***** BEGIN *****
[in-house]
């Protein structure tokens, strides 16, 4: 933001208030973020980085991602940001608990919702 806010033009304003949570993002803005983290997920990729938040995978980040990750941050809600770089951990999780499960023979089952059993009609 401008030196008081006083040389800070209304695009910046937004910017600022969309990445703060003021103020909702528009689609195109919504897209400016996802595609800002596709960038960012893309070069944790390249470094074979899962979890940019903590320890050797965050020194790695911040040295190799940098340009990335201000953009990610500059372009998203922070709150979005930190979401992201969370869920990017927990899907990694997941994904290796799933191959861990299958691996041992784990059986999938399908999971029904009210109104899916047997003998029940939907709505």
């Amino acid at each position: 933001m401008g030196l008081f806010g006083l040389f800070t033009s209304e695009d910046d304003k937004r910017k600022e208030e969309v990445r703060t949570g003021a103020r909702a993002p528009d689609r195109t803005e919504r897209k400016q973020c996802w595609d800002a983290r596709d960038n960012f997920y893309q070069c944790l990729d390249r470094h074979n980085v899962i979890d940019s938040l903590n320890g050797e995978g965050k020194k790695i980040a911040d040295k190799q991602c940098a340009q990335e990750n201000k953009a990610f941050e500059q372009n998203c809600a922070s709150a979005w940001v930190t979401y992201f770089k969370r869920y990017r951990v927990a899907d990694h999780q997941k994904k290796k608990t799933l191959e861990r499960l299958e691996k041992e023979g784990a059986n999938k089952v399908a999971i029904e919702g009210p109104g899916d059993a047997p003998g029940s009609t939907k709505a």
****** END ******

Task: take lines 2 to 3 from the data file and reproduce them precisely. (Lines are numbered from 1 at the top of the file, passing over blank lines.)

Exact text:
């Protein structure tokens, strides 16, 4: 933001208030973020980085991602940001608990919702 806010033009304003949570993002803005983290997920990729938040995978980040990750941050809600770089951990999780499960023979089952059993009609 401008030196008081006083040389800070209304695009910046937004910017600022969309990445703060003021103020909702528009689609195109919504897209400016996802595609800002596709960038960012893309070069944790390249470094074979899962979890940019903590320890050797965050020194790695911040040295190799940098340009990335201000953009990610500059372009998203922070709150979005930190979401992201969370869920990017927990899907990694997941994904290796799933191959861990299958691996041992784990059986999938399908999971029904009210109104899916047997003998029940939907709505």
């Amino acid at each position: 933001m401008g030196l008081f806010g006083l040389f800070t033009s209304e695009d910046d304003k937004r910017k600022e208030e969309v990445r703060t949570g003021a103020r909702a993002p528009d689609r195109t803005e919504r897209k400016q973020c996802w595609d800002a983290r596709d960038n960012f997920y893309q070069c944790l990729d390249r470094h074979n980085v899962i979890d940019s938040l903590n320890g050797e995978g965050k020194k790695i980040a911040d040295k190799q991602c940098a340009q990335e990750n201000k953009a990610f941050e500059q372009n998203c809600a922070s709150a979005w940001v930190t979401y992201f770089k969370r869920y990017r951990v927990a899907d990694h999780q997941k994904k290796k608990t799933l191959e861990r499960l299958e691996k041992e023979g784990a059986n999938k089952v399908a999971i029904e919702g009210p109104g899916d059993a047997p003998g029940s009609t939907k709505a």